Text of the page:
Indeed, there have been recent acquisitions and mergers, such as Berklee College of Music’s merger with Boston Conservatory and Boston University’s merger with Wheelock College, that have been viewed as positive and forward looking. Yet, with headlines that are too often riddled with bad news, isn’t it time to encourage discourse, case studies, and reflective accounts, from mergers such as those above, that can contribute to answering the question: what are the tenets that can make a higher education merger or acquisition work effectively? We certainly do not want to encourage the belief that there is a one-size-fits-all approach; however, learning from best practices has been core to higher education’s progress and advancement throughout history.

My Experience at New England College of Business

My institution, New England College of Business (NECB), offers an account of a successful asset acquisition. In 2017, we were approached by the President of the National Graduate School of Quality Management (NGS), then located in Falmouth, MA. NGS had suffered losses from past leadership, and although they were prideful about the education that they delivered, financial circumstances led them to consider closure, merger, or being acquired.

The first successful element of what would become an asset acquisition of NGS by NECB was a full assessment of institutional alignment. While Inside Higher Ed quoted consultant, Ronald Saluzzo, as stating that too many institutions consider academic alignment after negotiations have begun, the first order of business for the NECB-NGS arrangement was to fully factor in institutional and academic alignment. The assessment showed:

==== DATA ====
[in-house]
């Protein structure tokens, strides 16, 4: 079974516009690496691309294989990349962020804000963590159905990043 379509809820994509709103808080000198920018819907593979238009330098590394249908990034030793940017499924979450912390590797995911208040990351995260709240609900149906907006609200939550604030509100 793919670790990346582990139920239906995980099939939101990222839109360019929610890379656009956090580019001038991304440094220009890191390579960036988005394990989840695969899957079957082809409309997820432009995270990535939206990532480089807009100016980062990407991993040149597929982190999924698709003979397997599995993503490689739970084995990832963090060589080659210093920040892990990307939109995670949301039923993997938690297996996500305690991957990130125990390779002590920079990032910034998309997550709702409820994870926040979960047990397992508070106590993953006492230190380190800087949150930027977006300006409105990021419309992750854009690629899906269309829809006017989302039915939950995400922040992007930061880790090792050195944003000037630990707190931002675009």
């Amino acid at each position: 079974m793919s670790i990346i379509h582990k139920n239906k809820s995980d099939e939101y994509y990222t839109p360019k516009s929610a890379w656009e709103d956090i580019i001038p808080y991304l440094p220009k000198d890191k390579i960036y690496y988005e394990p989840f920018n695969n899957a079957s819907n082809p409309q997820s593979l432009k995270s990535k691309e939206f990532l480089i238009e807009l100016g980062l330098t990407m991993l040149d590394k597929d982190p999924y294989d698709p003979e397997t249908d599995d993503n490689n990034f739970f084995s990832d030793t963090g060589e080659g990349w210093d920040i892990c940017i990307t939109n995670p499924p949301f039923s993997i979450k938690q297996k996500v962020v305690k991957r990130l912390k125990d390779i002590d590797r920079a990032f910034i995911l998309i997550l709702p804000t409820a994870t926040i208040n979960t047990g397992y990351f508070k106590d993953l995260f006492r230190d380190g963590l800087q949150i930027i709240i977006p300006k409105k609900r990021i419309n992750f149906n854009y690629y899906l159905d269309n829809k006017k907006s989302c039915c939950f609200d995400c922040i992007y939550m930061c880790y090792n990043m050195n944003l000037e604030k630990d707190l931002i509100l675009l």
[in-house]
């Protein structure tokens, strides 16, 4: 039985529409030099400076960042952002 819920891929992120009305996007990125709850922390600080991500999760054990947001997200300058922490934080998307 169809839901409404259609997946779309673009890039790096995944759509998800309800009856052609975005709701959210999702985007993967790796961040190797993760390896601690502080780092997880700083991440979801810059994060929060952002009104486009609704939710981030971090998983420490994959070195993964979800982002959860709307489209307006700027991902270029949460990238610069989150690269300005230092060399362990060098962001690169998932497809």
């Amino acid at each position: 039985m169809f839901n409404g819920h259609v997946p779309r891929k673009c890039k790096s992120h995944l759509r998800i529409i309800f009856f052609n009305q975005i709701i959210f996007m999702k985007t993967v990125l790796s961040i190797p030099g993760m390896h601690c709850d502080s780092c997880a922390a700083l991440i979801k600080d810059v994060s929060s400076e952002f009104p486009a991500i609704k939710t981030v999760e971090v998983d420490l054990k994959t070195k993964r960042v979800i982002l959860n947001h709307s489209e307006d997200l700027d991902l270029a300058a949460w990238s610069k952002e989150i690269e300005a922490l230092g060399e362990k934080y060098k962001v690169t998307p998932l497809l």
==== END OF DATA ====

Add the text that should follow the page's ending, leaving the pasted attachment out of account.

• both institutions educated adult, professional learners; 
  • worked with a corporate partnership model to enroll their employees and therefore make critical workforce education contributions; 
  • maintained affordable tuition rates; and 
  • delivered highly outcomes-based academic programs with strong return on investment for the corporate partners' employee-students whom they served.

The second successful element that guided the asset acquisition was to place all operational decision making with a strategic guiding framework. Naturally, since both NECB and NGS are small colleges, the pending arrangement felt lofty at times. However, NECB worked directly, collaboratively, and transparently with its state licensing agency and regional accreditor, New England Association of Colleges and Universities-Commission on Institutions of Higher Education (NEASC-CIHE). Based on meaningful conversations with NEASC-CIHE, NECB created a strategic guiding framework predicated on: consistency followed by integration. By following a strategic guiding framework, the myriad operational decision making that occurs on a daily basis of an asset acquisition can be considered strictly within these parameters, such as: